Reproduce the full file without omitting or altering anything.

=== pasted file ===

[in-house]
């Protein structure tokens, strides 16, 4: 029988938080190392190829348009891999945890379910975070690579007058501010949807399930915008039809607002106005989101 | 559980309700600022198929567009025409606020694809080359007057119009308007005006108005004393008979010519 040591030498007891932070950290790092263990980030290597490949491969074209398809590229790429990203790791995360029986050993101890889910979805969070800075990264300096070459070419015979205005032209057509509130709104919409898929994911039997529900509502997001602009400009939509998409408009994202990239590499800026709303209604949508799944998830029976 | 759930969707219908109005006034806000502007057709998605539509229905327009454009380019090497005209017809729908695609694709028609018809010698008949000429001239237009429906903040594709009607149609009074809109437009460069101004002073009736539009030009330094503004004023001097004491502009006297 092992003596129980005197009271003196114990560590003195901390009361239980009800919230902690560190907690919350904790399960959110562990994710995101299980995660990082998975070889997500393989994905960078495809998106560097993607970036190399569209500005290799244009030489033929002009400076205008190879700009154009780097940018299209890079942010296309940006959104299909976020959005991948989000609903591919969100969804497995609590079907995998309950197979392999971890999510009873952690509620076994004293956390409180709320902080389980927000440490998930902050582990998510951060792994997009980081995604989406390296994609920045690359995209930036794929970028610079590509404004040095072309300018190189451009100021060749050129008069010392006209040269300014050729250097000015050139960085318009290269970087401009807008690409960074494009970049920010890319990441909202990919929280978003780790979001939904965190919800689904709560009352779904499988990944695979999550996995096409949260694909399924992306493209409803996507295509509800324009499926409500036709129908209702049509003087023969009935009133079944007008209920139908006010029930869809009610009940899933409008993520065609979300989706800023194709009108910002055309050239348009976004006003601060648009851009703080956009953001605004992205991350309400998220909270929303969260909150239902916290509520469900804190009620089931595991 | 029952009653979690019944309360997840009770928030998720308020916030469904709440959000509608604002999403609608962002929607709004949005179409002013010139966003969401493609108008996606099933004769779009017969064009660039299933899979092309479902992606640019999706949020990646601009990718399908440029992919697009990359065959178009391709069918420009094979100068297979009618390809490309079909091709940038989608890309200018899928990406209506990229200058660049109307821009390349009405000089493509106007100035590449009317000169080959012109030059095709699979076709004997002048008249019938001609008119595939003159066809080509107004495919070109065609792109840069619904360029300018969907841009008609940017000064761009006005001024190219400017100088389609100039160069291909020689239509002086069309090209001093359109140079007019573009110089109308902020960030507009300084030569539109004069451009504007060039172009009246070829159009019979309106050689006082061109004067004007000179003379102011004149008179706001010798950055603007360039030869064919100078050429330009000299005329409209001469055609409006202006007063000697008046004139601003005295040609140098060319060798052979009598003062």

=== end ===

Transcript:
[in-house]
């Protein structure tokens, strides 16, 4: 029988938080190392190829348009891999945890379910975070690579007058501010949807399930915008039809607002106005989101 | 559980309700600022198929567009025409606020694809080359007057119009308007005006108005004393008979010519 040591030498007891932070950290790092263990980030290597490949491969074209398809590229790429990203790791995360029986050993101890889910979805969070800075990264300096070459070419015979205005032209057509509130709104919409898929994911039997529900509502997001602009400009939509998409408009994202990239590499800026709303209604949508799944998830029976 | 759930969707219908109005006034806000502007057709998605539509229905327009454009380019090497005209017809729908695609694709028609018809010698008949000429001239237009429906903040594709009607149609009074809109437009460069101004002073009736539009030009330094503004004023001097004491502009006297 092992003596129980005197009271003196114990560590003195901390009361239980009800919230902690560190907690919350904790399960959110562990994710995101299980995660990082998975070889997500393989994905960078495809998106560097993607970036190399569209500005290799244009030489033929002009400076205008190879700009154009780097940018299209890079942010296309940006959104299909976020959005991948989000609903591919969100969804497995609590079907995998309950197979392999971890999510009873952690509620076994004293956390409180709320902080389980927000440490998930902050582990998510951060792994997009980081995604989406390296994609920045690359995209930036794929970028610079590509404004040095072309300018190189451009100021060749050129008069010392006209040269300014050729250097000015050139960085318009290269970087401009807008690409960074494009970049920010890319990441909202990919929280978003780790979001939904965190919800689904709560009352779904499988990944695979999550996995096409949260694909399924992306493209409803996507295509509800324009499926409500036709129908209702049509003087023969009935009133079944007008209920139908006010029930869809009610009940899933409008993520065609979300989706800023194709009108910002055309050239348009976004006003601060648009851009703080956009953001605004992205991350309400998220909270929303969260909150239902916290509520469900804190009620089931595991 | 029952009653979690019944309360997840009770928030998720308020916030469904709440959000509608604002999403609608962002929607709004949005179409002013010139966003969401493609108008996606099933004769779009017969064009660039299933899979092309479902992606640019999706949020990646601009990718399908440029992919697009990359065959178009391709069918420009094979100068297979009618390809490309079909091709940038989608890309200018899928990406209506990229200058660049109307821009390349009405000089493509106007100035590449009317000169080959012109030059095709699979076709004997002048008249019938001609008119595939003159066809080509107004495919070109065609792109840069619904360029300018969907841009008609940017000064761009006005001024190219400017100088389609100039160069291909020689239509002086069309090209001093359109140079007019573009110089109308902020960030507009300084030569539109004069451009504007060039172009009246070829159009019979309106050689006082061109004067004007000179003379102011004149008179706001010798950055603007360039030869064919100078050429330009000299005329409209001469055609409006202006007063000697008046004139601003005295040609140098060319060798052979009598003062």